Why do we ask for ID?  Because we personally know of people who have been banned from animal ownership by the courts who are on Facebook with fake names, trying to adopt animals from unsuspecting rescues.

So when you read our contract, or any rescue’s contract, bear in mind that if you are the good home you say you are, you will never be reminded you signed that contract.  You will tag us in your Facebook pics and show us how the horse is doing.  We might stop by once in a while, with notice. And if you’re awesome, we will sing your praises from the rooftops!  You will get plenty of credit for being awesome. If your circumstances change and you need to return the horse, we will take the horse back cheerfully and do our best to ensure that he finds a new home equally as awesome as you were.  But if you starve the horse, or you take him to an auction, we are going to sue you.  And we are going to tell the world about it.  You need to know that up front.  We have a life-long open door policy for returns and a zero tolerance policy for people who won’t use that open door policy to return a horse they cannot afford to keep or simply do not want anymore.

If it seems like adopting a child – well, it is.  We take the responsibility of making the right placement just as seriously.  If you don’t want to sign a contract, buy a horse.  If you like the idea of having lifetime “technical support” and knowing that the horse always has a safe haven to return to if your circumstances change, adopt from a reputable rescue.   The choice is yours!"  Unknown  


It's important to train your dog, not only to give him/her structure and confidence, but to keep him/her safe!  When you take your dog for training, what really happens is they will train you to train your dog.  You will learn the important do's and don'ts.  You'll be surprised to find out what you didn't know about dog training!  Both you and your dog will benefit from professional dog training - making both your lives less stressful and more joyful.  Joan 
Animal shelters are over-crowded due to pet over-population.  The euthanasia rate is at an all-time high in our history.  Please spay/neuter your pets.And remember to Adopt not Shop.  Save a shelter dog!  Thank you.  Joan 

March 09th, 2014


February 1, 2008
My bio, Joan

Pets, including  dogs, cats, horses, house-rabbits, reptiles, rats, and birds have always been a big part of my life.  
When I was a kid I had a pet duck who I took for walks in his home-made shoes (so he wouldn’t get blisters); I had a 
dog named Heidi who rode on my bike with me; and a house-rabbit named Buttercup who shared my home with me 
(and even used the litter box), and Mr. B, the magnificent Bearded Dragon, who lived to be 8 years old!

My animal rescue efforts started when I was about 13 years old.   I found a baby bird that had fallen out of its nest.  It 
was still pink and it had no feathers.  I picked him up and brought him home.  I came up with a concoction of food that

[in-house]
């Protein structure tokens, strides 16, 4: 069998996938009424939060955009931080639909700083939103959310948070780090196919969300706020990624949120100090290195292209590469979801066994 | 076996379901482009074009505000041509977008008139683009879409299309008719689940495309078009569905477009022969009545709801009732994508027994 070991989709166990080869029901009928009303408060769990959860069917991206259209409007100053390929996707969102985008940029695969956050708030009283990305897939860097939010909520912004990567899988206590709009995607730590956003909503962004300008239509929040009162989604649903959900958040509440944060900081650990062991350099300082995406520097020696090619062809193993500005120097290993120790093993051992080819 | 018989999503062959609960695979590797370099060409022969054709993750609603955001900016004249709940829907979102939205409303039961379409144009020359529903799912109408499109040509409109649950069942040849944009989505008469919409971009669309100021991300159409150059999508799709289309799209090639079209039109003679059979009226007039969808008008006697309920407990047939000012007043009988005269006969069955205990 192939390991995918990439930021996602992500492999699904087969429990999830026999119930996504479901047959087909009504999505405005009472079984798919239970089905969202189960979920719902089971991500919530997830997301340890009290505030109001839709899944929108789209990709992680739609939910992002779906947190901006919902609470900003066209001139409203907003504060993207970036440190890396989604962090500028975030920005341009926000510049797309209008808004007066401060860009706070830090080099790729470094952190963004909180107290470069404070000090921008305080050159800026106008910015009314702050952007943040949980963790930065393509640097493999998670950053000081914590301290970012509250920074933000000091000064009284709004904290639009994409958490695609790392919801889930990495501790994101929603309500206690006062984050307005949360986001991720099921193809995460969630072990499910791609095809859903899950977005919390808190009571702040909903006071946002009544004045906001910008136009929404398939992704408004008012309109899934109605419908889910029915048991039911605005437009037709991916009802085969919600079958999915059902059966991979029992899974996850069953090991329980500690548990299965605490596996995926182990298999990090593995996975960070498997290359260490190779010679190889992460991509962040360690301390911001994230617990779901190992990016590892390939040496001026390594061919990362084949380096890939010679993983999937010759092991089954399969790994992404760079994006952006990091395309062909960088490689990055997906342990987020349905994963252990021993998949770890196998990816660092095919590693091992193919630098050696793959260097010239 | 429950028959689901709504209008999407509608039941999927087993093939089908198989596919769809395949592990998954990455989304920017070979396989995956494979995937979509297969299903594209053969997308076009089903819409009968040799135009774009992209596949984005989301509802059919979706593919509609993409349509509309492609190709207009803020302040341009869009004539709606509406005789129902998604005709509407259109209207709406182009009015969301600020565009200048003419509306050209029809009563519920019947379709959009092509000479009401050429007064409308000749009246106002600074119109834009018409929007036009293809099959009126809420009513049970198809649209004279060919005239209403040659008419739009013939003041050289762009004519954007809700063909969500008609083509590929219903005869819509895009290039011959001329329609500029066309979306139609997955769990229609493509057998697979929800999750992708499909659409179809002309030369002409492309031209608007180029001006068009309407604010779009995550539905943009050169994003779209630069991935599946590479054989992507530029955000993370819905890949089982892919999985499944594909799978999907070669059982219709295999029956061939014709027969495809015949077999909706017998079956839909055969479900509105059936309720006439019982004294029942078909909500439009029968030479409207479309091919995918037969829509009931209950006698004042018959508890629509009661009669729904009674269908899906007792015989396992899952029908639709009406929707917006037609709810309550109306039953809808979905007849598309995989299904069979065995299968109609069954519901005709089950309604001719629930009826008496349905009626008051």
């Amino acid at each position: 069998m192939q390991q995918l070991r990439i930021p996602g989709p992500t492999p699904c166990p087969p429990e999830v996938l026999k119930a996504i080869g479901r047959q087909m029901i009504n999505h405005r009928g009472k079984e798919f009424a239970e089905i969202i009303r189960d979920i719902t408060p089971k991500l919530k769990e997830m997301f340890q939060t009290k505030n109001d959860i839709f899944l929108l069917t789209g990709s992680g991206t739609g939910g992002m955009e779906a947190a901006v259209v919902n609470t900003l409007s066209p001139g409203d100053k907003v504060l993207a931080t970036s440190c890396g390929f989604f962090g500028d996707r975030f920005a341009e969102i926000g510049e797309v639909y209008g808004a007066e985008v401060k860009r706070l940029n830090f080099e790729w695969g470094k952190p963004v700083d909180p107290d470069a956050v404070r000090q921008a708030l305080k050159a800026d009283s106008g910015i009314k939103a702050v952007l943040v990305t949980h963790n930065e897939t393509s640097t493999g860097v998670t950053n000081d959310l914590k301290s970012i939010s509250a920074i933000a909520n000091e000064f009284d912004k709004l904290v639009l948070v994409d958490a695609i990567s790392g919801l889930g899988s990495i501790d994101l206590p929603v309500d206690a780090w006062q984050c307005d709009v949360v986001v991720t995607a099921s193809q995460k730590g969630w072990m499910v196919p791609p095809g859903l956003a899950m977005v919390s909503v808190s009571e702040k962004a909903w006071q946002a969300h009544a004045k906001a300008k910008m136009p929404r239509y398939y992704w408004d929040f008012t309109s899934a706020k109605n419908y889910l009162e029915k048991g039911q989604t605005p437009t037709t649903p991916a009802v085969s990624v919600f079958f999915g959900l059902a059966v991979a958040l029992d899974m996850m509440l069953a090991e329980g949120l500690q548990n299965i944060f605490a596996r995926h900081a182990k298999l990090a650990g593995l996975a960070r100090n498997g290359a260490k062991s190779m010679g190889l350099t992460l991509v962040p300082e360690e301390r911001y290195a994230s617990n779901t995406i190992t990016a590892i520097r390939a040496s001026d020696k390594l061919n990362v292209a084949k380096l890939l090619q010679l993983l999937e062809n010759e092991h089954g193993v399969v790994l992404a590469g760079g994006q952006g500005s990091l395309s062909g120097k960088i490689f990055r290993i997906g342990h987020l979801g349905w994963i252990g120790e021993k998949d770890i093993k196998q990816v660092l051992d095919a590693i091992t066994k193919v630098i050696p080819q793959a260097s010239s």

worked for him.  It was made out of Cream of Wheat, meal worms, and saliva.  I fed him with an eye dropper every 3 
hours, and I named my new little friend Karma.  I hoped that one day I would be able to let Karma fly away and that he 
would live in nature as God intended.  With regular feedings, Karma was thriving and gradually started to get bigger and grow feathers.  And it wasn’t long before he would fly to my bed (very early in the morning) and chirp loudly -- with his mouth wide open -- right in my face for me to get up feed him.  When I felt Karma was old and strong enough, I took him outside to let him fly away, but he stayed in the tree only to fly down when I called him to see if he was still there at the end of the day.  Until one day when I called him and he didn’t come down; he had flown away.

I grew up in Huntington Beach, California in the 70’s, and back then there were a lot of open fields and about 5 major stables, from Bill Williams Stables to Rex Reynolds.  Huntington Beach was a big horse town.  Our house was the last one on the street and our street ended at a hay field, where riders galloped by on their horses on a regular basis.  I used to sit on my fence watching them magnificently pass by, hoping that someday I could get close enough to actually touch one!  

I was about 10 years old and that’s when I fell in love with horses.  I never wanted anything as much as I wanted a 
horse of my own.  I used to draw pictures of them for hours, and I studied their anatomy until I could name every part. I could tell you any horses’ breed just by looking at him; and I could tell you his age by looking at his teeth.  I still have fun doing that.  I loved everything about horses, even they way they smelled!  
Then I finally got a chance to ride one! What a thrill!!!  His name was actually Pokey and he was my friend’s horse.  
She double up on her friend’s horse and let me ride him.  He was pretty pokey, but I did get him to gallop AND I 
WAS EXHILARATED!  What pure joy!  I squealed in delight, “He’s running!  He’s running” as we galloped across the field.  It was decided right then and there:  I had to have a horse of my own!!!  

It seemed like forever, but finally it happened… a neighbor of ours was selling her horse, Ginger.  And my friend,